(Photo credit: Brittany Kamphues)
“It’s been a long time,” exclaimed Jake Shears after performing a handful of songs at St. Paul’s Amsterdam Bar and Hall on November 9. “Six years is a very long time. I always knew I wanted to come back, but I didn’t know if it was possible.”
Shears, who initially appeared dressed in a white top hat and matching ringleader jacket with gold tearaway pants covering the bottom-half of his sequined black leotard, was speaking about his recent return to the spotlight. The former frontman for the pop group Scissor Sisters has spent the better part of the last decade doing everything except his initial claim to fame. He wrote a memoir, performed on Broadway, and left the city of New York for a new home in New Orleans following a separation from his husband. All that, and what one can only imagine is volumes left unsaid, lead Shears to create his debut solo work. The self-titled release arrived online in August, but Shears just recently hit the road in the United States.
That night in St. Paul, the temperatures were resting just below the freezing mark, and the streets were glistening with a fresh sheet of ice brought on from hours of flurries and gusts of strong, midwest winds. Virtually no one was outside, but the venue itself was packed with people from all walks of life. Shears took the stage shortly after nine following a lively performance from his only supporting act, SSION, and what can best be described as a ‘greatest hits’ set from a local DJ. Their greatest contribution to the evening was to close with Caroline O’Connor’s rendition of “All That Jazz,” which the audience sang with passionate hearts. Shears’ band appeared just moments before the song’s close, but they waited until the song reached its conclusion before kicking off their performance. The crowd roared in response, and as their cheers rang out the man of the hour appeared wearing a smile so bright it helped to illuminate the darkened room.
Comebacks in music are a dime a dozen these days, but what Shears was and is attempting at this moment is something else entirely. His mission is more of a second coming, or perhaps it is better described as a reintroduction. Though his set featured many Scissor Sisters favorites, including “Take Your Mama Out” and “I Don’t Feel Like Dancing,” the material had been updated to fit his new, rock-friendly sound. That decision seemed as much necessary as it was creative. Shears never mentioned his former band, nor any other credits. He left the past where it should remain, behind him, and focused fervently on what lay ahead.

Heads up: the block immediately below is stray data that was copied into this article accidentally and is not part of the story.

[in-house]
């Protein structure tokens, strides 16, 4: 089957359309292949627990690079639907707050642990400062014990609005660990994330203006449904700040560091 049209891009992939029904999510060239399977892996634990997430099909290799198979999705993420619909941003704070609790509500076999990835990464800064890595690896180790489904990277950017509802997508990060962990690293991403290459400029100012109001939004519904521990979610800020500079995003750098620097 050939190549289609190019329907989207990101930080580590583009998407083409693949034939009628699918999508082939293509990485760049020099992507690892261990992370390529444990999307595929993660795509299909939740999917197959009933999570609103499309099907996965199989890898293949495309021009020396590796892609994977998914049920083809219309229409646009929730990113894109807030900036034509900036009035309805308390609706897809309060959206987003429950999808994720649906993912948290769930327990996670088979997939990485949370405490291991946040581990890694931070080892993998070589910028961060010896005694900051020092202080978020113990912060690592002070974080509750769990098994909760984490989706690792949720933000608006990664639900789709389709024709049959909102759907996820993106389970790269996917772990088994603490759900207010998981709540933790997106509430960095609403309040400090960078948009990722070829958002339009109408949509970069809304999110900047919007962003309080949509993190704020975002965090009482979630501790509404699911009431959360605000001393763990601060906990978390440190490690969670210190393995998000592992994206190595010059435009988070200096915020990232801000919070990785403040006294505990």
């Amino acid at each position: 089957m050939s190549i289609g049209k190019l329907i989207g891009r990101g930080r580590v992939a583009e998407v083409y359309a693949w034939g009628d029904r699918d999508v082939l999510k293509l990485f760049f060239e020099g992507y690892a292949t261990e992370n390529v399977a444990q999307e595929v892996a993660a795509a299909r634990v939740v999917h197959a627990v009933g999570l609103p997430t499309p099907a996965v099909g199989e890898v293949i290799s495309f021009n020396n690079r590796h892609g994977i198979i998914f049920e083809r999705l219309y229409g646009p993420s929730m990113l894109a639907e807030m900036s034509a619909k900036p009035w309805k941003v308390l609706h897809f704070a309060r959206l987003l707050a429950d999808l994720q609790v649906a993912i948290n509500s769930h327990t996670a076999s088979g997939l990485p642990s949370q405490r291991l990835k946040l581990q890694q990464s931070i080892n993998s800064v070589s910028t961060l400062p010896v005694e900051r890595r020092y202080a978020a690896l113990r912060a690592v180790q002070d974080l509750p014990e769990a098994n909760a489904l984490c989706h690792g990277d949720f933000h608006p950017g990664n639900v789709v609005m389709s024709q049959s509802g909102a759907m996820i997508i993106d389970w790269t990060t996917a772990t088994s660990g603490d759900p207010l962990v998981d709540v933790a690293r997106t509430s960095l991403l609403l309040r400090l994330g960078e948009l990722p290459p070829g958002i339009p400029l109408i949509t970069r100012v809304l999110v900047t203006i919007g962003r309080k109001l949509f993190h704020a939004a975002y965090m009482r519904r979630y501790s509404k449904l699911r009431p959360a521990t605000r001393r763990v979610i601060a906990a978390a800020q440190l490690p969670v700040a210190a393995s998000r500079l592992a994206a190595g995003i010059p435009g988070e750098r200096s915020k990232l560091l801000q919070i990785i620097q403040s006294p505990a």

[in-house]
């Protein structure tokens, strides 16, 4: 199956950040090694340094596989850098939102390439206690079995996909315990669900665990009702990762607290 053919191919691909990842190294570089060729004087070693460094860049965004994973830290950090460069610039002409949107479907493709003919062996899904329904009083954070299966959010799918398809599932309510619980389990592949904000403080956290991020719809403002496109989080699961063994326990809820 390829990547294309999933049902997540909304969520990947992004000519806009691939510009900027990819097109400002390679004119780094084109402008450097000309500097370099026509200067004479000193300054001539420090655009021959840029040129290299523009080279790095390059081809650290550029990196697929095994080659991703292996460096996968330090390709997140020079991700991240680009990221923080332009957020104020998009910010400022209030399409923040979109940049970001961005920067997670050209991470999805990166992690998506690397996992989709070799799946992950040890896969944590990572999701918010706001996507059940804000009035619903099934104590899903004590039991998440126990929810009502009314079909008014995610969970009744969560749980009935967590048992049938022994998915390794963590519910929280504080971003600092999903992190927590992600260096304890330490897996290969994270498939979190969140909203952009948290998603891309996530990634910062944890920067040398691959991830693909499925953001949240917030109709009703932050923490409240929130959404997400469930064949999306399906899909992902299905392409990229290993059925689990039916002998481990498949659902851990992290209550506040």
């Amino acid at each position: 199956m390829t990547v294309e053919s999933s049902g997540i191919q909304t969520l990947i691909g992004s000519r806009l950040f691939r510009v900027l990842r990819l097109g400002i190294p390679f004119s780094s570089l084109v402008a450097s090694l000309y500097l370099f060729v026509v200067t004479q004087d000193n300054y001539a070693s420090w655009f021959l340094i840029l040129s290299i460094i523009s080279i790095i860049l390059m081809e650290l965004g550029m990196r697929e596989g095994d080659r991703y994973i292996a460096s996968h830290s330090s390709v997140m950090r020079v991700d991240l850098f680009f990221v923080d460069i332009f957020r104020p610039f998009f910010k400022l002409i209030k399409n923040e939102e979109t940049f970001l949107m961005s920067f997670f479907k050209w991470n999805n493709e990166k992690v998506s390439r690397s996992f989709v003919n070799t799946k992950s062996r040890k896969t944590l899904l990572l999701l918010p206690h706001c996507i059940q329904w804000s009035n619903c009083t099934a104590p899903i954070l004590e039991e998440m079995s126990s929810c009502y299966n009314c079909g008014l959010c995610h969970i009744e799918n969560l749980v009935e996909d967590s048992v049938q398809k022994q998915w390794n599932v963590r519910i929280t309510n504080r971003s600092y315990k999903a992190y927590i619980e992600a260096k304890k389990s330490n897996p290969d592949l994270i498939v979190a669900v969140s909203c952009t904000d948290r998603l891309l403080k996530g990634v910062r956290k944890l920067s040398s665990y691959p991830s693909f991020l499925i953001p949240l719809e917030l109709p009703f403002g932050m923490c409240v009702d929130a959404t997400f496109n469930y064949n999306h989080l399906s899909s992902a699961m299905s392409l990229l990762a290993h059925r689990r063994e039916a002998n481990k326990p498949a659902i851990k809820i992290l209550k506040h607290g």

It’s easy to get lost in the high-gloss production of Shears’ debut album, but in a concert setting, that same material comes to life in new and exciting ways. Backed by one guitarist, a drummer, a bassist, and saxophonist, Shears’ latest offerings rang out with all the raw rock ferocity of an underground punk show. His performance matched this, with constant motion and pitch-perfect singing roaring through his entire vocal range. It was as if he were embodied by Freddie Mercury and Iggy Pop at once, and because of this, he held the whole room in his hand. This was especially true when he walked into the crowd and slowly made his way through the tightly packed audience. He made eye contact with seemingly everyone he could until reaching a bar at the back of the concert space, which he then climbed and stood atop until the song was nearly complete.
By the time Shears closed his set with a rendition of “Tomorrow” from the musical Annie he was covered in sweat. The ringleader outfit he started the night with had been stripped away until only a sequined leotard, fishnet stockings, and shiny dance shoes remained. He could not possibly have been more bare, both in dress and in spirit. The crowd sang along, doing their best to hit every note, and the sense of community that felt present throughout the night felt warmer than before. Shears exited the stage shortly after that, but returned moments later, this time in an outrageous dress, and proceeded to close with two more cuts from his new album.
“This one feels like home,” he said as the first notes of his album closer, “Mississippi Delta (I’m Your Man),” rang out. “Thank you so much for being here.”
When the song reached its climax, the band gathered at the front of the stage. The crowd roared as the musicians took their final bow and they continued long after the last member had left the scene. Some in the room headed to the back, but others lingered in hopes one more song might be played. They stayed until the house lights came up and then headed back into the cold, each hoping the warmth of the room would keep the loneliness of winter at bay.